We are in the middle of a mass extinction. Our mountains being hacked to pieces, our seas and our cities are polluted, and our social support systems are failing. And in Lebanon, Oscar Niemeyer’s utopian vision is slowly crumbling away. If that all sounds depressing, it may help to remember that everything from nature, culture and civilisations tend to move in cycles. This month, Karina el-Helou, the founder and president of independent curatorial platform Studiocur/art, is curating the first ever contemporary art exhibition to be held at Brazilian architect Oscar Niemeyer’s modernist park in Tripoli, exploring cyclical patterns through the work of 19 Lebanese and Mexican artists.
Cycles of Collapsing Progress will run from September 22 to October 23 at the Rachid Karami International Fair and the historic crusader citadel in Tripoli and is divided into three thematic sections: Collapse of Modernism, Cycles of Nature and Socio-Historical Cycles. Niemeyer’s fair makes the perfect surroundings in which to explore these themes. Designed in the 1960s and constructed in the early 1970s, it reflected Lebanon’s aspirations for the future at a time of post-independence ambition and prosperity that would soon be swallowed up by war.
Niemeyer’s signature modernist style is visible in every line and aspect of the fairground. Beautiful landscaped gardens surround a series of isolated sculptural buildings made from concrete, Niemeyer’s signature material. The Brazilian architect had the eye of an artist and each building is designed in relation to those around it, creating spectacular views across the park. Construction was completed in 1974 but tragically the trade fair was never to fulfil its purpose. After the outbreak of the Lebanese civil war in 1975 it was occupied by a series of militia groups and then the Syrian army, which used it as a base until 2005.
The abandoned fairground, which activists and architects warn is in danger of crumbling if efforts are not made to preserve it, is the perfect location for an exhibition focusing on notions of cyclical time and the destruction and reconstruction of civilisations. Organised in collaboration with Beirut Museum of Art and the Anissa Touati Corporation, who coordinated and curated the Mexican artists, Cycles of Collapsing Progress will reflect on human, natural and political cycles through 18 projects, 11 of them commissioned for this exhibition. In the wake of two residency programmes, one in Beirut and the other in Guadalajara, the participating artists have had months to reflect and to exchange ideas, contributing to a rich cross-cultural dialogue surrounding concepts of progress and collapse.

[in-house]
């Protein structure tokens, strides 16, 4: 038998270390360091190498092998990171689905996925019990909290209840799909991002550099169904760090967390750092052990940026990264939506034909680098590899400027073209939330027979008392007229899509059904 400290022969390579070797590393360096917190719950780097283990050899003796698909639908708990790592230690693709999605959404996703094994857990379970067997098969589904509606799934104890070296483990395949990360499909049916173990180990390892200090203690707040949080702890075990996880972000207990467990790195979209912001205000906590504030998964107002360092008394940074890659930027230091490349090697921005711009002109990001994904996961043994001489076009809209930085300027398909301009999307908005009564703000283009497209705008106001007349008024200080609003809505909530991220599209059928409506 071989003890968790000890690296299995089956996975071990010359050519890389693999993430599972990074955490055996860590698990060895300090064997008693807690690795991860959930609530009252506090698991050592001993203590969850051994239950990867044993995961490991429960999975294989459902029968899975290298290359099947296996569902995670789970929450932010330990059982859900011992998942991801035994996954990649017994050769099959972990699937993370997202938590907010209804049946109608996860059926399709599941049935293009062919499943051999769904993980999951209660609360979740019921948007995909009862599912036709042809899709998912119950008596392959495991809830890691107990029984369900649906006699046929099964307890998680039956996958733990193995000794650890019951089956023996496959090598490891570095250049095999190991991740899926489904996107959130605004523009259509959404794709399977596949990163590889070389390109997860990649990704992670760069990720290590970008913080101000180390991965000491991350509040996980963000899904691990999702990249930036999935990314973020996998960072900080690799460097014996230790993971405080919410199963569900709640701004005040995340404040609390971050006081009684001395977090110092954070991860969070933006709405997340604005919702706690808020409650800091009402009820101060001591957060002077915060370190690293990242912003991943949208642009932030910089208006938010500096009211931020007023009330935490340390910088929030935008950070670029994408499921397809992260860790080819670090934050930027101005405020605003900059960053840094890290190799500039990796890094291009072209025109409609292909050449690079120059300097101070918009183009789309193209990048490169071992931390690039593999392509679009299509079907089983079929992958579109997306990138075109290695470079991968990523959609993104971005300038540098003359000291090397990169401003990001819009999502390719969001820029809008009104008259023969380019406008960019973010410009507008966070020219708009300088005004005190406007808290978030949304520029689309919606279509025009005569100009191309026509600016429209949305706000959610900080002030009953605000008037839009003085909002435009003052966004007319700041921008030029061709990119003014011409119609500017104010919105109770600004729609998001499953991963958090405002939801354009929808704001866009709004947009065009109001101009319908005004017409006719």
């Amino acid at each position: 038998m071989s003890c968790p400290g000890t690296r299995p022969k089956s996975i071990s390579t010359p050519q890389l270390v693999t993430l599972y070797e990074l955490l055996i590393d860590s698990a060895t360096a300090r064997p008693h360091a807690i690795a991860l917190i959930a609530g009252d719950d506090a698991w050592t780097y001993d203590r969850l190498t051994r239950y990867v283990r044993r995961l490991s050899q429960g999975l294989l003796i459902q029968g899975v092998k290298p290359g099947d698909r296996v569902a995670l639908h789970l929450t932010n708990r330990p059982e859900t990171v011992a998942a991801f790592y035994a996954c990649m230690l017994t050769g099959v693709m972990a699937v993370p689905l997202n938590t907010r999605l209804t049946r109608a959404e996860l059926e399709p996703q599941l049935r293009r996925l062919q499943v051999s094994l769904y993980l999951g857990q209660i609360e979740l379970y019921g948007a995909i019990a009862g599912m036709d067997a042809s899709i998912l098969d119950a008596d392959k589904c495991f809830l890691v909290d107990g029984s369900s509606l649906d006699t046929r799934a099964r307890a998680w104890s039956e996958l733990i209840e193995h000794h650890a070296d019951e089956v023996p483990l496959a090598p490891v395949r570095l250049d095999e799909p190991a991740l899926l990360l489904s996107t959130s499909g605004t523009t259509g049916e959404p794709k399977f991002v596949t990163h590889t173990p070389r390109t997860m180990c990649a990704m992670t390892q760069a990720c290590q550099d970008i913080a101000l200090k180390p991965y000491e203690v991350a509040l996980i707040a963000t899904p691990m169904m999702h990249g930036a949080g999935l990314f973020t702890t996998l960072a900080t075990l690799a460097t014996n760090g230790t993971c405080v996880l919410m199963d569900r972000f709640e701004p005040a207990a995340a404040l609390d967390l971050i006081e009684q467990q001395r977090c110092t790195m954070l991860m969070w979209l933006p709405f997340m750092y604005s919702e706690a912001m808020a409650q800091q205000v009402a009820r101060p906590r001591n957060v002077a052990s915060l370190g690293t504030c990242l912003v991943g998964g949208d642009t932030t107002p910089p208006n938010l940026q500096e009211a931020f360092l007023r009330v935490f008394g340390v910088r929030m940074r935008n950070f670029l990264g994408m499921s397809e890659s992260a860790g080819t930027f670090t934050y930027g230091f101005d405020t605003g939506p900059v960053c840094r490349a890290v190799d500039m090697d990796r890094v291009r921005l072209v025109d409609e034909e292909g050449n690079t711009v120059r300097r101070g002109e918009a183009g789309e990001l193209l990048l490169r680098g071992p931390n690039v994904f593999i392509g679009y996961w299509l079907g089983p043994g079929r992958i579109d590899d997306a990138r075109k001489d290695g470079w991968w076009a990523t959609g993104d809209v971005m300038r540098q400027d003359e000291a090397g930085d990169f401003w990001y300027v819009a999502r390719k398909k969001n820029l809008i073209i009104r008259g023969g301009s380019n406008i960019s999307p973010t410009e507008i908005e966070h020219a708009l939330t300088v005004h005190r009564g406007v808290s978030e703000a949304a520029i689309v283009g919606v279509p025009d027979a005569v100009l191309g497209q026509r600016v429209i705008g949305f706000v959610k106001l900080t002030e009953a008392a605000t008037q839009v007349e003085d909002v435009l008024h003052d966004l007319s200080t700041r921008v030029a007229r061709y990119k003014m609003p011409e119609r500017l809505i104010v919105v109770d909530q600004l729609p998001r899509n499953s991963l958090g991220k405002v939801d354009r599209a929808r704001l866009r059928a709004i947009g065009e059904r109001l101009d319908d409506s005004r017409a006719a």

Highlights are set to include a site-specific sound installation by Lebanese artist Zad Moultaka, who represented Lebanon at the Venice Biennial in 2017. Moultaka will transform Niemeyer’s dome, an unfinished space intended to be an experimental theatre, into an immersive aural experience. A multi-channel sound composition will reference the cracking of snowmelt, hinting at the problems posed by global warming.
The exhibition allows a chance for visitors to experience Niemeyer’s spectacular vision in a new way, provoking reflection on the past, present and future of the venue, the region and the world.
Inside Niemeyer’s intended space museum, a building usually closed to the public, Lebanese duo Joanna Hadjithomas and Khalil Joreige, winners of the 2017 Marcel Duchamp Prize, will revisit their famous project The Lebanese Rocket Society, activating the space for its intended purpose as a space museum for the first time.
Mexican artist Edgardo Aragon will present Mute, an audio-visual work focusing on the stories of rappers from Tripoli who don’t have identity papers or passports due to a failure of the Lebanese system. Situated in one of the park’s most striking buildings, the Lebanese pavilion, the work will take the form of a walk-through in which visitors can listen to the rappers without seeing them, a reflection on the dichotomy between their existence as voices and their non-existence as legal citizens.
The opening night of the exhibition will feature live performances by Moultaka, Hadjithomas and Joreige and a “dead-concert” at Aragon’s installation, in which there will be music and lights but no performers. During the course of the exhibition, three live rap battles will also be staged at the premises of the NGO March, which works with marginalised youth in Tripoli, and Cuadrante Creativo, an NGO run by Mexican artist Fritizia Irizar in Culiacan, working with young Mexicans facing similar problems. Irizar will also be participating in the exhibition with an installation exploring obsolescence and equilibrium.
Part of the exhibition will also be held in the Crusader citadel, where work by Lebanese artists Haig Aivazian and Rayyane Tabet will explore cycles of scientific and historical discovery and the commonalties between the present and the past.
The exhibition allows a chance for visitors to experience Niemeyer’s spectacular vision in a new way, provoking reflection on the past, present and future of the venue, the region and the world. The fragility and significance of Niemeyer’s unrealised vision are best summed-up in a site-specific installation by Lebanese artist Marwan Rechmaoui: a scale model of the dome sculpted entirely from resin, a highly malleable yet strong substance.